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From Hatred to Hope: Robert E. Lee Statue, a Symbol of White Supremacy, Removed in Former Confederate Capital by Jeremy M. Lazarus

Sept. 15, 2021

From Hatred to Hope: Robert E. Lee Statue, a Symbol of White Supremacy, Removed in Former Confederate Capital

Removal of the 131-year old, 12-ton bronze statue marks the end of an era, but also a new beginning

By Jeremy M. Lazarus



Workers carefully lower to the ground Wednesday the 12-ton bronze statue of Confederate Gen. Robert E. Lee from the large stone pedestal on Monument Avenue where it has stood since 1890. PHOTO: Sandra Sellars/Richmond Free Press

confederatemonumentlee removal-devonhenryandmother

Devon Henry, president and chief executive officer of the Newport News-based Team Henry Enterprises, hugs his mother, Freda Thornton, after the Lee statue came down on Wednesday. Mr. Henry’s company was responsible for the removal and disassembly of the statue for storage in an undisclosed secure location. He faced death threats after his company’s role in removing Richmond’s other Confederate statues in July 2020 was made public. PHOTO: Sandra Sellars/Richmond Free Press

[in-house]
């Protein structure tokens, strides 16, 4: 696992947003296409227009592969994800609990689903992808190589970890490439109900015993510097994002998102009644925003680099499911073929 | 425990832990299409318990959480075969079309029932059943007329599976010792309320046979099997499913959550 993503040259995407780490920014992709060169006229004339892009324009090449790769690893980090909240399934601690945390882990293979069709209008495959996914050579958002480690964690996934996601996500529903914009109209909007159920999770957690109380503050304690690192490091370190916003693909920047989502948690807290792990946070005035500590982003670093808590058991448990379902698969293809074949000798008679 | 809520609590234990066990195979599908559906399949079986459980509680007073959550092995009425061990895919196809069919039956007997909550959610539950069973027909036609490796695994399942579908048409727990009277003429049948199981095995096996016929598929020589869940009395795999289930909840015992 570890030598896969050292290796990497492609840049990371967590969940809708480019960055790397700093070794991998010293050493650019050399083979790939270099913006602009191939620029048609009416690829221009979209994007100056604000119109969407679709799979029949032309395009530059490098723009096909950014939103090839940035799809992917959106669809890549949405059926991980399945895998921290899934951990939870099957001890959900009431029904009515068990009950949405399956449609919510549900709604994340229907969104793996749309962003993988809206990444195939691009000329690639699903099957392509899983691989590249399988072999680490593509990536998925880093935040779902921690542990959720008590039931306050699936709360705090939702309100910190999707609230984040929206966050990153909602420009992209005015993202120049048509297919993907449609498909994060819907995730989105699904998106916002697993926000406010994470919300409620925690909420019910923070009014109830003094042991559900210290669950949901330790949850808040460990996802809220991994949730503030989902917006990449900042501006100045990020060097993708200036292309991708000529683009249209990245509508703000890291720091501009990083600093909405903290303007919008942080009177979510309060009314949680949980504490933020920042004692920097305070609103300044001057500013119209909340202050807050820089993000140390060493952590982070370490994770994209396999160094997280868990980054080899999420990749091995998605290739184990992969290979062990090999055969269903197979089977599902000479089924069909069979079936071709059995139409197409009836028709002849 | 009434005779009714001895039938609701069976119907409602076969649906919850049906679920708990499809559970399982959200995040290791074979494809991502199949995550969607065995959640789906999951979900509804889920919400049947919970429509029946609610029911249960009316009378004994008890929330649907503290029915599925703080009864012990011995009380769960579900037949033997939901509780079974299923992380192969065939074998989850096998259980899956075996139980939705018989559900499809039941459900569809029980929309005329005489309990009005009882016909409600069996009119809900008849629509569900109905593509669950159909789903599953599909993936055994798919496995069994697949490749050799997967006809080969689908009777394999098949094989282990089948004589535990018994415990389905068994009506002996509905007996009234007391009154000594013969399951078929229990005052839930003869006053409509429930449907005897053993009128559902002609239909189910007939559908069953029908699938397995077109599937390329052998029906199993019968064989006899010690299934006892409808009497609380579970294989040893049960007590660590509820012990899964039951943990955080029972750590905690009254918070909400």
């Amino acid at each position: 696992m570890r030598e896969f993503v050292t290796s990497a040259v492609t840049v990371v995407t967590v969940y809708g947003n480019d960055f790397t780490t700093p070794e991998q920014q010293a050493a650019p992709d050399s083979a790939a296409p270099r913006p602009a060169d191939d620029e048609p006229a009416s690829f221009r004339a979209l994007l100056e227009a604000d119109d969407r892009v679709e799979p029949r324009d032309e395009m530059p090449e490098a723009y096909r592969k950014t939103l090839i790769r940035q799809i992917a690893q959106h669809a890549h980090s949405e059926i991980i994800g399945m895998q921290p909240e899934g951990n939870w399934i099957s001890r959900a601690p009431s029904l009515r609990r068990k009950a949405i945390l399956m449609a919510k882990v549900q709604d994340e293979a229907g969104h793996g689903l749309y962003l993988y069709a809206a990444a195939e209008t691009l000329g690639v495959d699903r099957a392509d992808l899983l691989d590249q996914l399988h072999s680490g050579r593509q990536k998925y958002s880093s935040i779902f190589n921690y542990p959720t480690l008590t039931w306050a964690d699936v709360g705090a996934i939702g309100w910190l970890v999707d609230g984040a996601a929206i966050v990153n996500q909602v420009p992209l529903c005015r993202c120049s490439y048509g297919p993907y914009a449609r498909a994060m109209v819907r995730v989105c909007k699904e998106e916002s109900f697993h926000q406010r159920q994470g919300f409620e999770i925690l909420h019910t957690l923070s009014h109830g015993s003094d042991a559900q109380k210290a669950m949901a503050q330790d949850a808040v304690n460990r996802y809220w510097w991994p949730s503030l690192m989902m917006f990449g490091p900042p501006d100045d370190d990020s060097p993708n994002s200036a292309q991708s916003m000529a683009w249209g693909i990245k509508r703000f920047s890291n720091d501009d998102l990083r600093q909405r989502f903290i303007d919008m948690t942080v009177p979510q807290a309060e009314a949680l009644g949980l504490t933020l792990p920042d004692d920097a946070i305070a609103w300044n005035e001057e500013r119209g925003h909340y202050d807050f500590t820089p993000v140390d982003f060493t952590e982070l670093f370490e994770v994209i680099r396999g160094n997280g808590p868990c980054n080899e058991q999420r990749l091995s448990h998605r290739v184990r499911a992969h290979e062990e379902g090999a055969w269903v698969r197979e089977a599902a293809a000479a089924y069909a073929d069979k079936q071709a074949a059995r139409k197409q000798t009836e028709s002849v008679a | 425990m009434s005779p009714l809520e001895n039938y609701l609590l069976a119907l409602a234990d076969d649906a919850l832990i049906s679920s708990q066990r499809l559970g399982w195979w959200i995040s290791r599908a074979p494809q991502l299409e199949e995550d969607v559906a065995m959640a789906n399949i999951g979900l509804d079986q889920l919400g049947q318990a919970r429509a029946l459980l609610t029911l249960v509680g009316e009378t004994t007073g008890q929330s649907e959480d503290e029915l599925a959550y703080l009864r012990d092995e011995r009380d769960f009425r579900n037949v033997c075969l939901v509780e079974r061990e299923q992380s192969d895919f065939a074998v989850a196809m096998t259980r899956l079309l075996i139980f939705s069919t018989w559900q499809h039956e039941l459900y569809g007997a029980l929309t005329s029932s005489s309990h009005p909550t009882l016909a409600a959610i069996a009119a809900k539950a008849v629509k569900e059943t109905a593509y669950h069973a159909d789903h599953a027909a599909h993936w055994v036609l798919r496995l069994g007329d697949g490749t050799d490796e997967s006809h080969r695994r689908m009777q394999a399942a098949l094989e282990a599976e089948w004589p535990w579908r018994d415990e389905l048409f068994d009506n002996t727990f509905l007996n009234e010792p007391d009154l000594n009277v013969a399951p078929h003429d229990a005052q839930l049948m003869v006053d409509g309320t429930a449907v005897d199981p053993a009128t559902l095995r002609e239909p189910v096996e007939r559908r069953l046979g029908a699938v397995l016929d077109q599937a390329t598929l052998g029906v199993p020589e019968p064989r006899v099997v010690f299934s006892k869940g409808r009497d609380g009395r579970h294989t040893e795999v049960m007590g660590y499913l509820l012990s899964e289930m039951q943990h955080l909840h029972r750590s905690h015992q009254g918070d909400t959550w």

( - An empty pedestal covered with colorful anti-racist slogans.

That’s all that remains of Virginia’s greatest symbol of White supremacy – the statue of the traitorous Confederate Gen. Robert E. Lee riding his horse, Traveller.

On Wednesday, Sept. 8, after more than a year of legal maneuvering, the 21-foot-tall, 12-ton bronze statue of the slavery-defending Civil War loser was taken down from its perch in a traffic circle at Monument and Allen avenues, where it had seemed to be permanently affixed since 1890.

Who knew it could be so quick and easy?

Cheers and chants of “Na, na, na, na, hey, hey, hey, good-bye,” erupted among the 300 or so people who had gathered to witness a crane lifting the statue from the pedestal and depositing it on the ground in two minutes.

A few years ago, this historic and dramatic change in Richmond’s landscape would have seemed impossible, but there it was—livestreamed to the hundreds of thousands of people who watched via computer and cell phone.

Security was tight, but statue supporters waving Confederate battle flags did not make an appearance.